Our Arctic Ocean excursion took 4 long days of intense driving (there’re no public spaces or sightseeing spots in Deadhorse other than the shuttle, so we didn’t spend a whole day there), and we needed a brief respite before our re-provisioning stop back in Fairbanks.
Outstanding items on Nick’s list included a drive on the Steese Highway and a hike there. The Steese is an older road north of Fairbanks originally build to connect the city to the Yukon River where goods were shipped in. After the construction of the Alaska Highway, the port on the Yukon was less busy, though it is still in use today. There are also some mining operations along the way. Recreationally, the Steese is a beautiful drive to and through the tallest of the White Mountains. Since the road begins between the end of the Dalton Highway and the city of Fairbanks, it was a perfect opportunity for us.
If all we had done was drive to Eagle Summit (3685 feet), we’d have been totally satisfied. The drive on a mostly paved road crested 3 passes, all with amazing green mountain and deep valley views. Eagle Summit offered 360-degree views of the Whites, a meadow filled with wildflowers, the trailhead for the Pinnell Mountain Trail and camping is allowed. OK, there’s no all-you-can-eat buffet – still it’s pretty awesome.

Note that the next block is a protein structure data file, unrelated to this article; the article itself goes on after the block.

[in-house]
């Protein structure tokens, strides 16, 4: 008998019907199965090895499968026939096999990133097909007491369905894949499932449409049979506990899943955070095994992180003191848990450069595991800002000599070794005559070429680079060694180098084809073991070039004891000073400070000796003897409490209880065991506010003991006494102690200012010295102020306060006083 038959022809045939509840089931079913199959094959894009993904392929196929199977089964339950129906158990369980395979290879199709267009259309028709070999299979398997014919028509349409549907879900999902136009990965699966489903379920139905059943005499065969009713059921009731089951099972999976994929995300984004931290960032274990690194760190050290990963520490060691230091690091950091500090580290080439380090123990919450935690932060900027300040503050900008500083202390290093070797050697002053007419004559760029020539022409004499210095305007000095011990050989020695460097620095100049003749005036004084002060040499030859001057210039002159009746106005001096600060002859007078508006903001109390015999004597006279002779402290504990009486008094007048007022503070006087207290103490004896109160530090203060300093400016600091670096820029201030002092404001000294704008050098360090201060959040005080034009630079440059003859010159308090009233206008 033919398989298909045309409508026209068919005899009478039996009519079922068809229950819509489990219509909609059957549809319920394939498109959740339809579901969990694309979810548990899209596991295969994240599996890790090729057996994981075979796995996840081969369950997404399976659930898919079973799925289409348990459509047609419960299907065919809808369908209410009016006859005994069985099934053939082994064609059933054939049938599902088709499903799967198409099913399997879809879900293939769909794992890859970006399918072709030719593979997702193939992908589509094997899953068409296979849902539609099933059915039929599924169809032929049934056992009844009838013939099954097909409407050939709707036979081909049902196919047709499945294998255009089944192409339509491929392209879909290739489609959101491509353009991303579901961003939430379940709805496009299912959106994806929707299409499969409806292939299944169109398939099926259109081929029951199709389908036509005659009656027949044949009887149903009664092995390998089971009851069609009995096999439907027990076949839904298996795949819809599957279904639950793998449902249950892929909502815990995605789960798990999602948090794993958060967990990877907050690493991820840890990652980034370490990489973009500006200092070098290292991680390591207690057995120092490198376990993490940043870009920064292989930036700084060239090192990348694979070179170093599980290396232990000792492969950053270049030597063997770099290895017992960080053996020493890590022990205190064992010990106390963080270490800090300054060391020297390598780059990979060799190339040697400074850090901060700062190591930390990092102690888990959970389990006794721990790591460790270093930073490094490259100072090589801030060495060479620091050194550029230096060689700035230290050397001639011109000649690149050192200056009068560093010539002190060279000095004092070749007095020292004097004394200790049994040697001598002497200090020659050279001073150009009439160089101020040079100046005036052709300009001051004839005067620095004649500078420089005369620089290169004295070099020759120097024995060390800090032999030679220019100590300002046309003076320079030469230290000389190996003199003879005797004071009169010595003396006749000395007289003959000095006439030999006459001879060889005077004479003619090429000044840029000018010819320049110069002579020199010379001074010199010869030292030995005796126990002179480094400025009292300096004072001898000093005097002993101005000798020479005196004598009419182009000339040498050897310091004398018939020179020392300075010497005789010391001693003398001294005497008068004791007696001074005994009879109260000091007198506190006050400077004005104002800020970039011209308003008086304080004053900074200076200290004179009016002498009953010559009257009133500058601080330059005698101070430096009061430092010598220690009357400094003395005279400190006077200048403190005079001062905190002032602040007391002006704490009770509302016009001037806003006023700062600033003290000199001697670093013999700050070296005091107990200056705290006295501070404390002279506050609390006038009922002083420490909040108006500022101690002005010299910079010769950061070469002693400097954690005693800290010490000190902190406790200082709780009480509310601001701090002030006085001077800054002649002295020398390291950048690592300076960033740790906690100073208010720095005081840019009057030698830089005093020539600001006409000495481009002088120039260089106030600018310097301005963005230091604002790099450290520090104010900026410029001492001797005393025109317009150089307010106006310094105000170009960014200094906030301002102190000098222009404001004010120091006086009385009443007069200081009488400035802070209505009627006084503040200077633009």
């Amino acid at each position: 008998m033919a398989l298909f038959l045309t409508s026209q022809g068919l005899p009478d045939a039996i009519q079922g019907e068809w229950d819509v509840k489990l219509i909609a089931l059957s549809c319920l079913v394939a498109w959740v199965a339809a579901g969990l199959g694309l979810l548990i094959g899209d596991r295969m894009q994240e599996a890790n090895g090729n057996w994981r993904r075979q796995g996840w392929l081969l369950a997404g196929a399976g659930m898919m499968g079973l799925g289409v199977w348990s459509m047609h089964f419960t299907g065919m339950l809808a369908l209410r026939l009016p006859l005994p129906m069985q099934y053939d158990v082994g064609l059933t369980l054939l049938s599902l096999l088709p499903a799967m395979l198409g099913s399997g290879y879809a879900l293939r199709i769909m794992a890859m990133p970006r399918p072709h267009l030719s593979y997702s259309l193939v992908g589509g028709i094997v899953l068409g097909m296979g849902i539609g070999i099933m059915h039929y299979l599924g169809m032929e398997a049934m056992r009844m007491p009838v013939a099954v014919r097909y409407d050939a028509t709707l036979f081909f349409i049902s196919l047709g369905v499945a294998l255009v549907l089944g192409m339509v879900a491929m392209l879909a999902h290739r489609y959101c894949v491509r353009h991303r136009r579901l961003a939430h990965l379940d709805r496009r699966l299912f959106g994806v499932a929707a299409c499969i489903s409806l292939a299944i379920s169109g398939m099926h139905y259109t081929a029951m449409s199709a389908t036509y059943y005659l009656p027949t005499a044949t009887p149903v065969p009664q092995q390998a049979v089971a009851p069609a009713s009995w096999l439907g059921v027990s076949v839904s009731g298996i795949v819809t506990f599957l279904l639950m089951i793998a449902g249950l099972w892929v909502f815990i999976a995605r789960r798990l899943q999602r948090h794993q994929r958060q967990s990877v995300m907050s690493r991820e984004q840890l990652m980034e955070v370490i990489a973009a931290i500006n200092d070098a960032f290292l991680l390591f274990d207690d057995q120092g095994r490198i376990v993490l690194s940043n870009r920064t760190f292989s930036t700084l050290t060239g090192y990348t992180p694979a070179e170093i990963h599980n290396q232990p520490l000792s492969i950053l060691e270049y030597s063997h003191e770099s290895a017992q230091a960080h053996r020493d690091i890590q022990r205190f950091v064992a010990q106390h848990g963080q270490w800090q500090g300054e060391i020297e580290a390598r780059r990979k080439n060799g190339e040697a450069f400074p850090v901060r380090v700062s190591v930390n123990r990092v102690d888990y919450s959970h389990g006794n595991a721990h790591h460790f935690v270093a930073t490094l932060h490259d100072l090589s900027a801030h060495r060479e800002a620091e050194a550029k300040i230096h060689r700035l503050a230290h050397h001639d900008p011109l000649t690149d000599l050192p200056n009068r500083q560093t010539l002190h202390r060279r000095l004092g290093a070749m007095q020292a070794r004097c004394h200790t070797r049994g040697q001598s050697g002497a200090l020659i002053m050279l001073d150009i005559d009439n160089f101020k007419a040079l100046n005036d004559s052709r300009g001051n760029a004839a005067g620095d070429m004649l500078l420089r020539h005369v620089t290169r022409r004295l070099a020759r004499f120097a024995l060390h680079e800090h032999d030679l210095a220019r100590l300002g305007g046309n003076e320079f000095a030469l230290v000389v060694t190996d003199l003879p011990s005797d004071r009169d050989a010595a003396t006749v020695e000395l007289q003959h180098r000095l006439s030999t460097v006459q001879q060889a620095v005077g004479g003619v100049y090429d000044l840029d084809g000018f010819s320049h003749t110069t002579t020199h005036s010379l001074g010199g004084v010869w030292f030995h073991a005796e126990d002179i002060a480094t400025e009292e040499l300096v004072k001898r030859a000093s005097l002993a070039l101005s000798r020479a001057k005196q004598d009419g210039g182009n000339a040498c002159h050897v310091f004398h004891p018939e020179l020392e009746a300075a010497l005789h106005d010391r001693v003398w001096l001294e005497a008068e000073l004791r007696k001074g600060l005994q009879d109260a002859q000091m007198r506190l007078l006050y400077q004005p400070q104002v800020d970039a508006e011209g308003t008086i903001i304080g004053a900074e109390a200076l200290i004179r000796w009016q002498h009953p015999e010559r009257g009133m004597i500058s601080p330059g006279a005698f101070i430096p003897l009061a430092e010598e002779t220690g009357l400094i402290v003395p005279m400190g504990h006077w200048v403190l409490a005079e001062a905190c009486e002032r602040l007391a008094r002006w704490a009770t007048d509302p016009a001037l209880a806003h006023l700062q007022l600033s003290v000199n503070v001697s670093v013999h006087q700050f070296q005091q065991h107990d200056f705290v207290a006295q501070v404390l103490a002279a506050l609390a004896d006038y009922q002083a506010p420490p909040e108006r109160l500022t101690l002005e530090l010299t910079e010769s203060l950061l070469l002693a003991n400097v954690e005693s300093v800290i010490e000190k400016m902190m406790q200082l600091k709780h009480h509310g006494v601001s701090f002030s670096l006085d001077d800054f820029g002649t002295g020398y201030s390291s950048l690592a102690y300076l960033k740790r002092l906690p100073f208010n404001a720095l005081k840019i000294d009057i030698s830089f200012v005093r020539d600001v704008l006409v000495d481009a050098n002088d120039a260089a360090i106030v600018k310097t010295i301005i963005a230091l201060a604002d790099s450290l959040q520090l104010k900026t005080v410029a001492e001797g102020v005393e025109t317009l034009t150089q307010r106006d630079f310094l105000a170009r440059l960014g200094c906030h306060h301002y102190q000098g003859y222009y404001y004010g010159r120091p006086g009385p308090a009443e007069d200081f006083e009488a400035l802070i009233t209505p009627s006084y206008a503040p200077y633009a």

There’s something delightful about getting up in the morning, having a cup or 3 of coffee and hitting the trail. We opted for a day hike to Porcupine Dome, one of the taller rounded-top mountains with antennae on the summit. The trail took us over several prominent smaller peaks, each with views of different valleys, broad meadows exploding with wildflowers and wide saddles affording yet more views of deep valleys below. We summited the ‘practice dome,’ an unnamed rounded summit with a full in-your-face view of Porcupine. We hiked the final saddle to Porcupine with still more views in different directions.
The big views were mostly obscured by smoke from nearby wildfires or by clouds and fog from the very local rain, so although our photos may be kind of artsy, they don’t show the grandeur of the views, nor do they allow us to share the explosion of wildflowers. We’ll have fond memories and ask you to imagine giant patches of some of the flowers in the close-up photos.
Yes, 2 items from Nick’s list!
Nick was expecting us and we arrived at his place just in time for smoked salmon appetizers (his project while we were away,) a review of the photos from the Deadhorse trip, meeting his housemates, and planning a collaborative dinner. After dinner, the 3 of them (Nick and housemates) brainstormed another list, this one of all the sights we should plan to see when we get to the south central coast of Alaska. OMG! Thanks so much!
After a major reprovisioning effort, including super-major truck wash, we were prepared to move on from Fairbanks to parts of Alaska yet unseen and start working on the new list.
Once again, thanks Nick for the tremendous hospitality!